Turner believes everything in his life is converging at the right time and for the right reasons.

"I was just thinking about all that's happened. It's really crazy," he said. "All these schools offered me the same thing, and every school sounded good. I ended up committing to Nebraska, and my recruiting coach becomes the offensive coordinator, so everything just fell into place. He has faith in me, and I have faith in him. He made sure it was my choice. When he suggested the move, I didn't have any ifs, buts or whens. I was ready."

In an ironic twist, Martinez took an immediate liking to Turner, the man who was prepared to battle him. "It's so cool," Turner said. "When we're lining up, Taylor looks me right in the eye, like he's going to be watching me. I get that from him and Cody (Green). They know I'm athletic enough to get open and catch the ball. They know I'm going to make yards after the catch and do everything I can to make them look good."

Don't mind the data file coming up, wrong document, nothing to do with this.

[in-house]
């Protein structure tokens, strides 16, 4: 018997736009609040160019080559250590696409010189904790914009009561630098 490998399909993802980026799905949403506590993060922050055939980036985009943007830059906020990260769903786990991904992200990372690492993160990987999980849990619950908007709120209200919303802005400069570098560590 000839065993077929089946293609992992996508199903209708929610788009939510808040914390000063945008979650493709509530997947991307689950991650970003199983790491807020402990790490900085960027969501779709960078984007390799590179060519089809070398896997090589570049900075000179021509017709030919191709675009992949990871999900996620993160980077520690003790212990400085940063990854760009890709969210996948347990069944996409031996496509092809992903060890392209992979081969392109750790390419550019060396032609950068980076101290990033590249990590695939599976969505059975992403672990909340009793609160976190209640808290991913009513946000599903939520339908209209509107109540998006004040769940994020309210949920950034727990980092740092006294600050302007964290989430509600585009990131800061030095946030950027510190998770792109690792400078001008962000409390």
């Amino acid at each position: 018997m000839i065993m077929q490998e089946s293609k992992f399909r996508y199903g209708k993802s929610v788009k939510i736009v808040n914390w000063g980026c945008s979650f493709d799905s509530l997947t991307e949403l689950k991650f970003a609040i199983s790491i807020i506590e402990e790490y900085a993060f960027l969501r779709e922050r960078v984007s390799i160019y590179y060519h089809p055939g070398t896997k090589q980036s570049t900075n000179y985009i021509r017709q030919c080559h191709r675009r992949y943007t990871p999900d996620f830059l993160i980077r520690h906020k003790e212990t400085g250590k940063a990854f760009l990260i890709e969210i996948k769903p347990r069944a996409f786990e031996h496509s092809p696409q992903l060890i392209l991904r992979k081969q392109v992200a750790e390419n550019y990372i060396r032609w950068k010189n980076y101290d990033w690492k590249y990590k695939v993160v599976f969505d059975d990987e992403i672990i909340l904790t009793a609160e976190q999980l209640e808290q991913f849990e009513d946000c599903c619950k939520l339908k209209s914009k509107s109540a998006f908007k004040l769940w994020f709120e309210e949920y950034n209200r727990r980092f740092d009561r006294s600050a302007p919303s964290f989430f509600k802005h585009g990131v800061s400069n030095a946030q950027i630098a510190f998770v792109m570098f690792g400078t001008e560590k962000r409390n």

The beauty of all this is Nebraska's new offense "is real exciting and really fast," Turner said. "The idea is not to give the defense any time to know what to do. We all believe this offense can be really explosive. Obviously, we haven't put everything in, but what we have put in so far, we understand, and we can't be any more excited about it than we are."

If that makes you want to buy a ticket to the Spring Game and see Turner and newcomers just like him, please make sure you get to the Spring Game in time to see the Tunnel Walk.

He's So Excited, Teammates May Have to Help Him Out